Excessive chargebacks can impede a merchant’s ability to remain in business. Each chargeback increases the ratio of overall chargebacks and affects a merchant’s relationship with a processor. High chargeback ratios can lead processors to terminate their online firearm sales merchant accounts, making it impossible to process credit card payments.
Having a chargeback ratio of over 2% can lead to termination of a merchant account. Once an account is shut down, it is much more difficult to get approved for another.
Merchants can take positive steps to manage their chargeback ratios.
Keeping details of every transaction is a good start. Specific information regarding date and time of the transaction, as well as the IP address of the computer from which the purchase was made should be noted in case the transaction is disputed.
Managing unhappy customers is a crucial step in managing chargebacks. Providing friendly and effective customer service helps cut down on chargeback ratios. Customer service representatives should be available to offer full refunds immediately to any unhappy customers. Although refunds cut into profit margins, they are ultimately less costly to a business than chargebacks.
Merchants can avoid chargebacks due to sticker shock by making sure customers know how the purchases will look on their bills. Clearly displaying the business names and contact information on all emails, websites, promotional material and receipts are great examples of positive client communication. This helps prepare clients for how purchases will appear on their credit card statements. Email receipts to confirm a transaction are another savvy way to avoid chargebacks.
Chargebacks can be planned for and managed with some effort and initiative. Providing good customer service, practicing clear communication, listing explicit terms and conditions and refund policies on paperwork, as well as operating in accordance with a sound business model can also lead to lower chargeback ratios. Offering full refunds, communicating with patrons, and having skilled customer service teams available 24 hours per day are great ways to keep chargeback ratios below 2% and your merchant accounts open.
Using a mitigation program
Mitigation programs, like the one offered by SecureGlobalPay, can cut chargeback ratios by as much as 25%.
SecureGlobalPay’s elite alert and prevention system was created specifically for high-risk merchants, such as online firearm sales businesses. By partnering with Verifi and its new Cardholder Dispute Resolution Network (CDRN) and Ethoca’s alert system, SecureGlobalPay provides merchants with Chargeback Protection that allows businesses to resolve credit card transaction disputes directly.
The high price processors pay for excessive chargebacks
Excessive chargeback ratios are a risk that is passed along to the credit card payment service provider. Whenever a business exceeds a 2% chargeback ratio, credit card brands, such as MasterCard and Visa, can also fine the specific processor that handles the merchants’ credit card payments. Excessive chargeback ratios can lead to fines of thousands of dollars for each account.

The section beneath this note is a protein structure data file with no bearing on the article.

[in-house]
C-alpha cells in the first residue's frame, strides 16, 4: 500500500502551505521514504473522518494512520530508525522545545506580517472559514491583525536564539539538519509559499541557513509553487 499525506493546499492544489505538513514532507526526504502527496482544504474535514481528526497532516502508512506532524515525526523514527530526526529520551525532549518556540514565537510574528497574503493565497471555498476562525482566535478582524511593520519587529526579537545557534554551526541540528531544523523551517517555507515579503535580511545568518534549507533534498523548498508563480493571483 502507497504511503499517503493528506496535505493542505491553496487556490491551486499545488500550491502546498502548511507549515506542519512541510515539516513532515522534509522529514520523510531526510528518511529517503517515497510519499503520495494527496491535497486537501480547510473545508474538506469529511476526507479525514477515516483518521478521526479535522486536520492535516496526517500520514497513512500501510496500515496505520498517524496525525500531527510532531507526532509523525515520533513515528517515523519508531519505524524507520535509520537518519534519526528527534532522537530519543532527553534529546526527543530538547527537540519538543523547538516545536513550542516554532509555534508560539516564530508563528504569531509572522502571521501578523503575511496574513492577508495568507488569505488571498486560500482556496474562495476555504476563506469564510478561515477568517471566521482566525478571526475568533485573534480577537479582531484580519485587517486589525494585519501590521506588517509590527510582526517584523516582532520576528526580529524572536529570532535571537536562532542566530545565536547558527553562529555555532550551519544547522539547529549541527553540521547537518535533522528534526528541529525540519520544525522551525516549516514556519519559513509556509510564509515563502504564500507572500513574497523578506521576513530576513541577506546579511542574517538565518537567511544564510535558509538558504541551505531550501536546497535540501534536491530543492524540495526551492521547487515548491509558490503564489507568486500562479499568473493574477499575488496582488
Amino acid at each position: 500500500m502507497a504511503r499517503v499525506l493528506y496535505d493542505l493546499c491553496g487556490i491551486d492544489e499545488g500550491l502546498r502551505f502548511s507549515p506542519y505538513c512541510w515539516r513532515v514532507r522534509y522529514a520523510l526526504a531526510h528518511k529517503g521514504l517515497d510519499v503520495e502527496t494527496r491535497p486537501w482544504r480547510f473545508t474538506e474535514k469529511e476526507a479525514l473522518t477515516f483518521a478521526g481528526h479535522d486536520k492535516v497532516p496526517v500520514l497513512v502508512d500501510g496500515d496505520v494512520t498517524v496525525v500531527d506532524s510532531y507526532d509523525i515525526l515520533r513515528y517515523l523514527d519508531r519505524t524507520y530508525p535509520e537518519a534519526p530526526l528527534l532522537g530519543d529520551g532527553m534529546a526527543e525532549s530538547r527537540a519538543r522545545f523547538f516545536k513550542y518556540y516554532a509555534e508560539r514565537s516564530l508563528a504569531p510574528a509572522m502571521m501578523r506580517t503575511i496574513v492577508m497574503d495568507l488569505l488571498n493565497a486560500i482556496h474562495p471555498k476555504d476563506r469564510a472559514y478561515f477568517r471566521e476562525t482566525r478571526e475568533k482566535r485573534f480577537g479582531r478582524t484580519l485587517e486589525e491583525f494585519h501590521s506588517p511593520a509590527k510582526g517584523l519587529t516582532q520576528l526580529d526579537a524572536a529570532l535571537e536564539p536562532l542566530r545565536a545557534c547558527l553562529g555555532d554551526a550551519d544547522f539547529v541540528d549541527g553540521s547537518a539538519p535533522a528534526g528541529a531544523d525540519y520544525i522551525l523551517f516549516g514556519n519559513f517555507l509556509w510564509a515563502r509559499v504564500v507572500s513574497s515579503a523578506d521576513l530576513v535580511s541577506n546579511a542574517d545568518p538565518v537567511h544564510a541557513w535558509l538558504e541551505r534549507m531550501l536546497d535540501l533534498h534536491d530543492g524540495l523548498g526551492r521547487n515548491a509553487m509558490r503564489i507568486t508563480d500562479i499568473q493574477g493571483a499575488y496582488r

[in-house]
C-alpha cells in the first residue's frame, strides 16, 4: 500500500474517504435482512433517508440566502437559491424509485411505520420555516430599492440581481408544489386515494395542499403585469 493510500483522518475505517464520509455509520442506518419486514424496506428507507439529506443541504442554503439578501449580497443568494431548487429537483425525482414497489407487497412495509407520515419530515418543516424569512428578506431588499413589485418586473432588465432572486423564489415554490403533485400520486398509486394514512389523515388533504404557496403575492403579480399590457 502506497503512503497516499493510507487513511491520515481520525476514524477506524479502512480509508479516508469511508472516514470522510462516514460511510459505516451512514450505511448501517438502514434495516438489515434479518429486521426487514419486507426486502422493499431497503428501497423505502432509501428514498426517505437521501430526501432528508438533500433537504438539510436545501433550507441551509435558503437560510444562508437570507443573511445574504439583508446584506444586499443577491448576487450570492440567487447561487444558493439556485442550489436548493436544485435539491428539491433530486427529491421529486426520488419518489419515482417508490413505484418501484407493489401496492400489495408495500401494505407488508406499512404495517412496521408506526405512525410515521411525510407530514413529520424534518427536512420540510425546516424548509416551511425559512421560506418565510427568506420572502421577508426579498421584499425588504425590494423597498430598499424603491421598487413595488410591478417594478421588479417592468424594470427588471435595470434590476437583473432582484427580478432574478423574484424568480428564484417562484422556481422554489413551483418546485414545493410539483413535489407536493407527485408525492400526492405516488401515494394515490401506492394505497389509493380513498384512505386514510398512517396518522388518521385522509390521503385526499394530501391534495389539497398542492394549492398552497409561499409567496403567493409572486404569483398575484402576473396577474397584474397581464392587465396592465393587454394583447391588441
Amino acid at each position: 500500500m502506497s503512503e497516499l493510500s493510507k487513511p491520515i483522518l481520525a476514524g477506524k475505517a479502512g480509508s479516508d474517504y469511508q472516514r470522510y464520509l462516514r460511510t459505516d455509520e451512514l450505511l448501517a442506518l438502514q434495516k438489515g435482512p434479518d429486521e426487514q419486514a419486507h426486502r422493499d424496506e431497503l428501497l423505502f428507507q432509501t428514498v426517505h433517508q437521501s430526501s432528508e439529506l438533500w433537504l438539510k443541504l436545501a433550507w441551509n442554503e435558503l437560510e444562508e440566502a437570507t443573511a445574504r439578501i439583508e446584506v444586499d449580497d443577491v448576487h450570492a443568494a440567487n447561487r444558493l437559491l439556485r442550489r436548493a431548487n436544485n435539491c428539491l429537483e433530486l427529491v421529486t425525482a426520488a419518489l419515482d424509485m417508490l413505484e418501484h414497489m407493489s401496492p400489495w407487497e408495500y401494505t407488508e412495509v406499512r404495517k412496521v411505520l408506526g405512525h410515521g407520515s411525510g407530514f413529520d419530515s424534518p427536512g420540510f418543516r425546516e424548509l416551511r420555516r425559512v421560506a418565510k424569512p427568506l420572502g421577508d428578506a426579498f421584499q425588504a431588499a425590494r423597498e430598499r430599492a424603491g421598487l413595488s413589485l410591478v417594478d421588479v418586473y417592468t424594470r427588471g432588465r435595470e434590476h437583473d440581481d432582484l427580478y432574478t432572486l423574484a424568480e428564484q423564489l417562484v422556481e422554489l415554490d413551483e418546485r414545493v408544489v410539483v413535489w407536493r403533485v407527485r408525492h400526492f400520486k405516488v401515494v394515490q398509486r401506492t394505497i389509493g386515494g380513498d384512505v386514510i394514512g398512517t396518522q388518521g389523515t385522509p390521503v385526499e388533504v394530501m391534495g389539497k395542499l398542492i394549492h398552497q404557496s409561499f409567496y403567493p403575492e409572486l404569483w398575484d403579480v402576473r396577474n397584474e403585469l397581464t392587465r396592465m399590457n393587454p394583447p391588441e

When fines cut into processors’ profits, they react. Traditional banks and financial institutions will shut down online firearm sales merchant accounts with chargeback ratios of greater than 3%.
Higher processing volumes
High Risk businesses are usually approved for merchant accounts with some restrictions, such as a monthly credit card processing volume cap and or rolling reserves. This limits the number of credit card transactions per month a merchant is permitted to handle. Once that cap amount is reached, the merchant cannot process any more credit card purchases, effectively shutting down business until the next calendar month.
Merchants that effectively manage risk and keep chargeback ratios low can request new caps in as little as three months.
Online firearm sales merchant categories
The United States and other countries like the UK assign numerical codes, known as Standard Industrial Classification (SIC) codes, to business establishments in order to identify the primary purposes of these businesses.
In general, online firearm sales merchants fall under one of these codes:
- 3484: Small Arms (Typically, the code used for companies that manufacture small arms and accessories that have a bore smaller than 30 mm)
- 3489: Ordnance and Accessories, Not Elsewhere Classified (Typically, the code used for companies that manufacture firearms and accessories with a bore bigger than 30 mm)
- 5091: Sporting and Recreational Goods and Supplies
Northern American Classification System (NAICS) are categories of six-digit codes used by federal statistical agencies to classify establishments. The information is used to collect, analyze, and publish statistical information about similar types of businesses and the way they impact the economy in the U.S.
The following NAICS codes often are used for firearms businesses:
- 332994: Small Arms, Ordnance, and Ordnance Accessories Manufacturing
- 348401: Firearm Accessories-Manufacturers
- 348402: Firearms-Manufacturers
- 348403: Small Arms-Manufacturers
- 348404: Ammunition Reloading Equipment and Supplies-Manufacturers
- 348405: Guns-Manufacturers
- 348406: Guns Accessories-Manufacturers
- 423910: Sporting and Recreational Goods Stores
- 451110: Sporting Goods Stores
- 594102: Hunting Equipment
Visit the United States Census Bureau to view the complete NAICS code list.